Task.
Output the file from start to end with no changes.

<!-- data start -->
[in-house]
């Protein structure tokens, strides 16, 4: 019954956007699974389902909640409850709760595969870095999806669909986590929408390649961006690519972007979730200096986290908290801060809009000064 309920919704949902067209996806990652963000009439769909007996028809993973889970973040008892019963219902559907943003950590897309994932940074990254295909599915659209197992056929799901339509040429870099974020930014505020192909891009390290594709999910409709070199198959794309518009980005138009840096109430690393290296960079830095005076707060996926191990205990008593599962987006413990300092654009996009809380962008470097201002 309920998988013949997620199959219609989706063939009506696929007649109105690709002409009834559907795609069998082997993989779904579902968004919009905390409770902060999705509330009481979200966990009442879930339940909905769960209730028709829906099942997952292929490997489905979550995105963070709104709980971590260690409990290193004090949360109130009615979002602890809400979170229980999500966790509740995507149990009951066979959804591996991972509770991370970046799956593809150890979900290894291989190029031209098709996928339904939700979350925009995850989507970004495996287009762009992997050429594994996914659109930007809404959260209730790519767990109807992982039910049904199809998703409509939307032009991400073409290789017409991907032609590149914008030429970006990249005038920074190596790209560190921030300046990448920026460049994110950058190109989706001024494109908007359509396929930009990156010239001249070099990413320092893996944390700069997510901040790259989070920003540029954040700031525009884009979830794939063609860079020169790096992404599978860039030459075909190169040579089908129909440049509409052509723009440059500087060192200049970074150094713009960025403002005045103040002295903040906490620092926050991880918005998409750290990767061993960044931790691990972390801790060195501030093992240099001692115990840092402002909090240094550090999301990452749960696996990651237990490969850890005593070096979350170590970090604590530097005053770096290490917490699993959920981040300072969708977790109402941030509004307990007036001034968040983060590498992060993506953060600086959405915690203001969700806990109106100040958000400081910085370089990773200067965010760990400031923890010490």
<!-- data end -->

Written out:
[in-house]
């Protein structure tokens, strides 16, 4: 019954956007699974389902909640409850709760595969870095999806669909986590929408390649961006690519972007979730200096986290908290801060809009000064 309920919704949902067209996806990652963000009439769909007996028809993973889970973040008892019963219902559907943003950590897309994932940074990254295909599915659209197992056929799901339509040429870099974020930014505020192909891009390290594709999910409709070199198959794309518009980005138009840096109430690393290296960079830095005076707060996926191990205990008593599962987006413990300092654009996009809380962008470097201002 309920998988013949997620199959219609989706063939009506696929007649109105690709002409009834559907795609069998082997993989779904579902968004919009905390409770902060999705509330009481979200966990009442879930339940909905769960209730028709829906099942997952292929490997489905979550995105963070709104709980971590260690409990290193004090949360109130009615979002602890809400979170229980999500966790509740995507149990009951066979959804591996991972509770991370970046799956593809150890979900290894291989190029031209098709996928339904939700979350925009995850989507970004495996287009762009992997050429594994996914659109930007809404959260209730790519767990109807992982039910049904199809998703409509939307032009991400073409290789017409991907032609590149914008030429970006990249005038920074190596790209560190921030300046990448920026460049994110950058190109989706001024494109908007359509396929930009990156010239001249070099990413320092893996944390700069997510901040790259989070920003540029954040700031525009884009979830794939063609860079020169790096992404599978860039030459075909190169040579089908129909440049509409052509723009440059500087060192200049970074150094713009960025403002005045103040002295903040906490620092926050991880918005998409750290990767061993960044931790691990972390801790060195501030093992240099001692115990840092402002909090240094550090999301990452749960696996990651237990490969850890005593070096979350170590970090604590530097005053770096290490917490699993959920981040300072969708977790109402941030509004307990007036001034968040983060590498992060993506953060600086959405915690203001969700806990109106100040958000400081910085370089990773200067965010760990400031923890010490």